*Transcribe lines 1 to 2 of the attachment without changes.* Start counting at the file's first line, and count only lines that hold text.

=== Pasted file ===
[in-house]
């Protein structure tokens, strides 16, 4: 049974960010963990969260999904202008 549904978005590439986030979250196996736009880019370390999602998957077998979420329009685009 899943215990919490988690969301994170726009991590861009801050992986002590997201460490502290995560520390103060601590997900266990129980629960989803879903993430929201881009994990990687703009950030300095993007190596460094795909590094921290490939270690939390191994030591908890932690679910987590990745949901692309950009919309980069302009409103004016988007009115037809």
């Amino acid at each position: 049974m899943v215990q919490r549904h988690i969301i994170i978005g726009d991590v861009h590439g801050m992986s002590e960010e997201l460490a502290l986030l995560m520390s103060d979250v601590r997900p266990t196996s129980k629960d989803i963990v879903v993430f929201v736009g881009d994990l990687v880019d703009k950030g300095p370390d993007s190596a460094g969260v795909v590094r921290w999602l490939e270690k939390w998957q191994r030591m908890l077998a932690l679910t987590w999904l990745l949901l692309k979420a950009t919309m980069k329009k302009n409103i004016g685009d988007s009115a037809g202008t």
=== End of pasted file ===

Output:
[in-house]
């Protein structure tokens, strides 16, 4: 049974960010963990969260999904202008 549904978005590439986030979250196996736009880019370390999602998957077998979420329009685009 899943215990919490988690969301994170726009991590861009801050992986002590997201460490502290995560520390103060601590997900266990129980629960989803879903993430929201881009994990990687703009950030300095993007190596460094795909590094921290490939270690939390191994030591908890932690679910987590990745949901692309950009919309980069302009409103004016988007009115037809």